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Are you ready to become a first-time mother or expand your family? There is an endless amount of information available to help women become pregnant, and the advice ranges from the practical to the absurd.
Adjusting your eating habits is one of the simplest and most effective ways to boost your fertility.
Why Is Diet So Important?
Just how strong is the connection between diet and fertility? According to research done at Harvard, women whose lifestyle included five specific factors, including following a fertility-focused diet, had a significantly lower risk of infertility than women whose lives didn’t include any of the factors — in fact, their risk was 80 percent lower!
The reason behind the strong connection between fertility and diet is simple. A healthy diet is good for the entire body, including the reproductive organs. Eating the right foods and avoiding other foods, can even help women with PCOS to balance their condition and become pregnant.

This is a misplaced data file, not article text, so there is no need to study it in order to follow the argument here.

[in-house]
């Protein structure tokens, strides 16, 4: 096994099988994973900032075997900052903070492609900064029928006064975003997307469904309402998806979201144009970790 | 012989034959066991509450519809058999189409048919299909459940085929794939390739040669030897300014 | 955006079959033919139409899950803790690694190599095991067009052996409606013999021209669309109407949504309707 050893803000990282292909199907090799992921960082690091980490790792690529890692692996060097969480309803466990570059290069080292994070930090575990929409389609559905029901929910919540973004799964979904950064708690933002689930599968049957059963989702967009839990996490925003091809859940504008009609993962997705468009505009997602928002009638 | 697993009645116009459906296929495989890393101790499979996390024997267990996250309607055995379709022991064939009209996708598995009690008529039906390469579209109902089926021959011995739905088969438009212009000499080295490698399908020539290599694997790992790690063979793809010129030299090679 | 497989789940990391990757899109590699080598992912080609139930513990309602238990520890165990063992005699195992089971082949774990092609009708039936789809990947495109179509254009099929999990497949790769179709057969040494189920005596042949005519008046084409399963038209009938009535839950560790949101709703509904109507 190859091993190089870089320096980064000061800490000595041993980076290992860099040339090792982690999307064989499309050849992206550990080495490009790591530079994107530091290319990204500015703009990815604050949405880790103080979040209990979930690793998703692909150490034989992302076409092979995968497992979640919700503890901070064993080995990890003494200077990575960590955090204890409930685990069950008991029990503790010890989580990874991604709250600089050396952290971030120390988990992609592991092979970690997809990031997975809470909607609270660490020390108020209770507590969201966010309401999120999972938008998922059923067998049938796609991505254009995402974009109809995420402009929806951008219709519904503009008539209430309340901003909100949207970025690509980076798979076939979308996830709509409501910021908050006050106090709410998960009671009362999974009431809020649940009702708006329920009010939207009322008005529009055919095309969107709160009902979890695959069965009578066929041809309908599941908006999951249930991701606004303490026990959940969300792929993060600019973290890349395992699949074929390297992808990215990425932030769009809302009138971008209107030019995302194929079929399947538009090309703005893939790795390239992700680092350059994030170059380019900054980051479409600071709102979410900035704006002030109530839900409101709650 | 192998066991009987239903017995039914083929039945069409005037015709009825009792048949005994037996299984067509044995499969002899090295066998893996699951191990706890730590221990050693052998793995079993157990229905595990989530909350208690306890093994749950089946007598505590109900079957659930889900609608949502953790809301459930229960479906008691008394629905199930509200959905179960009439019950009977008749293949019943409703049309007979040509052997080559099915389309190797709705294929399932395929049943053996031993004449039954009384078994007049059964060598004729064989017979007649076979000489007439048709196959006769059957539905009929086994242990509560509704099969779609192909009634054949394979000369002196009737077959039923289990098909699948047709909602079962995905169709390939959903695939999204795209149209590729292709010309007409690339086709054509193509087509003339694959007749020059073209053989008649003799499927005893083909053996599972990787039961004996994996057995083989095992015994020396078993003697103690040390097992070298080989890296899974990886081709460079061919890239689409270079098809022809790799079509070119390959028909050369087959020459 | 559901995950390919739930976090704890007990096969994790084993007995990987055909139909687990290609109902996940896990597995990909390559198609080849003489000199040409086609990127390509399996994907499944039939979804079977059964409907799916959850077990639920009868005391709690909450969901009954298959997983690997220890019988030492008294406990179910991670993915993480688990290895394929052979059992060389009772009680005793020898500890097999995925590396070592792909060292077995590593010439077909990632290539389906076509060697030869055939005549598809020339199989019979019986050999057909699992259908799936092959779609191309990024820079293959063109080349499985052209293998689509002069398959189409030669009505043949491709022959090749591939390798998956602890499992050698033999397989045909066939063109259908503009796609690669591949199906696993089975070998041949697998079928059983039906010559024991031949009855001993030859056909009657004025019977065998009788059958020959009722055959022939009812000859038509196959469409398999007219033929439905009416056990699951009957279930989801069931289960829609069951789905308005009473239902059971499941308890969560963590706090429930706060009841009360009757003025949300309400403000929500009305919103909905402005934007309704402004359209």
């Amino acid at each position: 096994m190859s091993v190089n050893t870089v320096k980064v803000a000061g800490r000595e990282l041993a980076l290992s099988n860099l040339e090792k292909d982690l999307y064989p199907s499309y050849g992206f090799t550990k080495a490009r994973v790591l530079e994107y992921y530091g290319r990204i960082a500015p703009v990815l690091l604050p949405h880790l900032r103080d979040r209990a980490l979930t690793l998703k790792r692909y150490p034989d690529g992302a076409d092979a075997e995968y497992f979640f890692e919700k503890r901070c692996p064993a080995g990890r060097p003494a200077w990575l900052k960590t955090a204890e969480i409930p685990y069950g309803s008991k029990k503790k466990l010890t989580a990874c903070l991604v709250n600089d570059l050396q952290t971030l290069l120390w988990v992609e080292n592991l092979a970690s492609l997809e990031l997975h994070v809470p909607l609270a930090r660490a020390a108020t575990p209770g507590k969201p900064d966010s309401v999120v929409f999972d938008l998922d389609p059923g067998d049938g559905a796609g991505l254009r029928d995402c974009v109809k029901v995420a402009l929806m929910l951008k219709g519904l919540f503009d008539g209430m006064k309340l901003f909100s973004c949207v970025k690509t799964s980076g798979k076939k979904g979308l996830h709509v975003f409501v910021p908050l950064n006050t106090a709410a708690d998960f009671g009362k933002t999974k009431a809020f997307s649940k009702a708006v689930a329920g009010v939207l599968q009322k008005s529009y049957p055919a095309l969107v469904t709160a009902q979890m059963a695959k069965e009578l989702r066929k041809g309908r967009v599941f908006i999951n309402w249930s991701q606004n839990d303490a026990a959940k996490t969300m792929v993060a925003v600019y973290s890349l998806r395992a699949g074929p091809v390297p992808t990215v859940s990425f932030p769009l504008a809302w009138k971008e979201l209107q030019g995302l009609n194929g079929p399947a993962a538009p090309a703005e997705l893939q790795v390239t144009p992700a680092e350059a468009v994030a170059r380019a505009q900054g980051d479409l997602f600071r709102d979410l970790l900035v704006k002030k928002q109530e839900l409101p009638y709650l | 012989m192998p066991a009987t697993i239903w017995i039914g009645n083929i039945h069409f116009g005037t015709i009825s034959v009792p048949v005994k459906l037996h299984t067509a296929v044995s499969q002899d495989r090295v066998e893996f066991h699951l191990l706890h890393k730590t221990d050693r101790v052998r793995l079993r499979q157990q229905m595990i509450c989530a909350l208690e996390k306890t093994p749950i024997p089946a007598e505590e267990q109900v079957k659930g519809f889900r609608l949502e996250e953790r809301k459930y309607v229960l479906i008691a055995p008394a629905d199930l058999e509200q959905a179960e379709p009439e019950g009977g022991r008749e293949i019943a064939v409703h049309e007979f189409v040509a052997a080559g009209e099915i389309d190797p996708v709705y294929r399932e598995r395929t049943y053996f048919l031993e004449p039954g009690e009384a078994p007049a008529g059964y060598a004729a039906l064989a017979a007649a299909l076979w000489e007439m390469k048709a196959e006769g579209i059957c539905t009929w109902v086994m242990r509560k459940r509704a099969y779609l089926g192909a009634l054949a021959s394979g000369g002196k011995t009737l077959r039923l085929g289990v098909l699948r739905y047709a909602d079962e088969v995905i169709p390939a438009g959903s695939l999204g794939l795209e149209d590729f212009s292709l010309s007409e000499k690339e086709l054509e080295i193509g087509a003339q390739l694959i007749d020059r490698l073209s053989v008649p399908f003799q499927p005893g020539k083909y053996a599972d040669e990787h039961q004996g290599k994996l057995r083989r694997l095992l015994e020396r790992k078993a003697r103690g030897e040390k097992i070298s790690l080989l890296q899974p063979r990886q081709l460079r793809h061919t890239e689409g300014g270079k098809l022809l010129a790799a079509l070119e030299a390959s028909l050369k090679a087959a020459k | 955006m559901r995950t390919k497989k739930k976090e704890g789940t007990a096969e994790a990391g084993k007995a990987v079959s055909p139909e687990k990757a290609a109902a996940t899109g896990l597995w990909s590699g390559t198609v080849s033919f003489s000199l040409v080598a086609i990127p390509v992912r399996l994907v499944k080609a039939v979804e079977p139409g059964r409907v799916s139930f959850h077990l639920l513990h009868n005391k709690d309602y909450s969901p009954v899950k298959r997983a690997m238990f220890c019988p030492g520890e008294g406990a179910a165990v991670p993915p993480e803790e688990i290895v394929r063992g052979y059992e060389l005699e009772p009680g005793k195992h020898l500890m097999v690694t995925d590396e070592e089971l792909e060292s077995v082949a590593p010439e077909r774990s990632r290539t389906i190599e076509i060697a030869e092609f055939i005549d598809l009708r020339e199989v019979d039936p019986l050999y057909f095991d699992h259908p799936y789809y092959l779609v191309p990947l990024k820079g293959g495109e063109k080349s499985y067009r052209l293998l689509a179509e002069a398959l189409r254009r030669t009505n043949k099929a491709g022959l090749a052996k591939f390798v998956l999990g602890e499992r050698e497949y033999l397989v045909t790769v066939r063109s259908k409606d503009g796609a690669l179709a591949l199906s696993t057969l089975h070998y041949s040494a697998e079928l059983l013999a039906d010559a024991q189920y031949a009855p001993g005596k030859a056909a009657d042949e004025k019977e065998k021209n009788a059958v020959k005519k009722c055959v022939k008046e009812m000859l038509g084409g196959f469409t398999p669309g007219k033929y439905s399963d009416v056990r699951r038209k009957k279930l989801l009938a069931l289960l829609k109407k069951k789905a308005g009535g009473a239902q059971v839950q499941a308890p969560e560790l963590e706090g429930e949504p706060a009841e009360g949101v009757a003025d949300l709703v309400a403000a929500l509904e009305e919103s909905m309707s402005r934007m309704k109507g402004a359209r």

Of course, you shouldn’t blindly embark on any diet plan without first consulting your doctor. Since you’re trying to get pregnant, it may even be best to talk to a fertility doctor rather than your regular physician about what you eat. The chances are that your doctor will recommend some if not all of the following changes to your diet.
Cut Out Highly Processed Carbs
As tempting as that candy bar is, it could actually decrease your chances of getting pregnant. This is because simple carbs, such as those in sweet treats, white bread, and white rice, can cause your blood glucose level to spike. The increase in blood sugar will lead to increased insulin, which can inhibit ovulation.
According to Fit Pregnancy, “In our study, women whose diets had the highest glycemic load (a measure of the amount of bad carbs eaten and how quickly they’re turned into blood sugar) were 92 percent more likely to have ovulatory infertility than those whose diets had the lowest glycemic load.”